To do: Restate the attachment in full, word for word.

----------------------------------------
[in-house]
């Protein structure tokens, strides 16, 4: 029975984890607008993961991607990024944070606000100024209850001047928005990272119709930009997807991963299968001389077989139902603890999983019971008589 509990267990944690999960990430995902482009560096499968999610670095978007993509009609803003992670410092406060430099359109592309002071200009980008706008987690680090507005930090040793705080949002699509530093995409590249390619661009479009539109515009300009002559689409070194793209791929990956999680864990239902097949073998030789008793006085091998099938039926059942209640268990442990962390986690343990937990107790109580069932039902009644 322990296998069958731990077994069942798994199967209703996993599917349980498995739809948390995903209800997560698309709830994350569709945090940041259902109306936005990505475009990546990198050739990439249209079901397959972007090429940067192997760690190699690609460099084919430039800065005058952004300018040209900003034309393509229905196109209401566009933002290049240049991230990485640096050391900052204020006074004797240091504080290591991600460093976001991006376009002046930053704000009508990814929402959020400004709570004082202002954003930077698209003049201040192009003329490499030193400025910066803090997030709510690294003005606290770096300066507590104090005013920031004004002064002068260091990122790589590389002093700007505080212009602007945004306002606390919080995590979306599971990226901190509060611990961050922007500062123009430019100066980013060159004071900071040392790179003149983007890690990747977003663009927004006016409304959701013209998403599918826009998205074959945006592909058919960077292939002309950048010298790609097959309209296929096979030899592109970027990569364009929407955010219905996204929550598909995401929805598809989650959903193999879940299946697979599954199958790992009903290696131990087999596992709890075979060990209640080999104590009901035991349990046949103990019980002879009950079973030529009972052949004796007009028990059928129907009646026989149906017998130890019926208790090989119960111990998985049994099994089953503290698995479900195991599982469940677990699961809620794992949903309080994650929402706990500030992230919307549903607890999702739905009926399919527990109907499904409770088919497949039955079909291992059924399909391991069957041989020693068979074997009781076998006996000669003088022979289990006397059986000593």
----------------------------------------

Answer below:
[in-house]
């Protein structure tokens, strides 16, 4: 029975984890607008993961991607990024944070606000100024209850001047928005990272119709930009997807991963299968001389077989139902603890999983019971008589 509990267990944690999960990430995902482009560096499968999610670095978007993509009609803003992670410092406060430099359109592309002071200009980008706008987690680090507005930090040793705080949002699509530093995409590249390619661009479009539109515009300009002559689409070194793209791929990956999680864990239902097949073998030789008793006085091998099938039926059942209640268990442990962390986690343990937990107790109580069932039902009644 322990296998069958731990077994069942798994199967209703996993599917349980498995739809948390995903209800997560698309709830994350569709945090940041259902109306936005990505475009990546990198050739990439249209079901397959972007090429940067192997760690190699690609460099084919430039800065005058952004300018040209900003034309393509229905196109209401566009933002290049240049991230990485640096050391900052204020006074004797240091504080290591991600460093976001991006376009002046930053704000009508990814929402959020400004709570004082202002954003930077698209003049201040192009003329490499030193400025910066803090997030709510690294003005606290770096300066507590104090005013920031004004002064002068260091990122790589590389002093700007505080212009602007945004306002606390919080995590979306599971990226901190509060611990961050922007500062123009430019100066980013060159004071900071040392790179003149983007890690990747977003663009927004006016409304959701013209998403599918826009998205074959945006592909058919960077292939002309950048010298790609097959309209296929096979030899592109970027990569364009929407955010219905996204929550598909995401929805598809989650959903193999879940299946697979599954199958790992009903290696131990087999596992709890075979060990209640080999104590009901035991349990046949103990019980002879009950079973030529009972052949004796007009028990059928129907009646026989149906017998130890019926208790090989119960111990998985049994099994089953503290698995479900195991599982469940677990699961809620794992949903309080994650929402706990500030992230919307549903607890999702739905009926399919527990109907499904409770088919497949039955079909291992059924399909391991069957041989020693068979074997009781076998006996000669003088022979289990006397059986000593």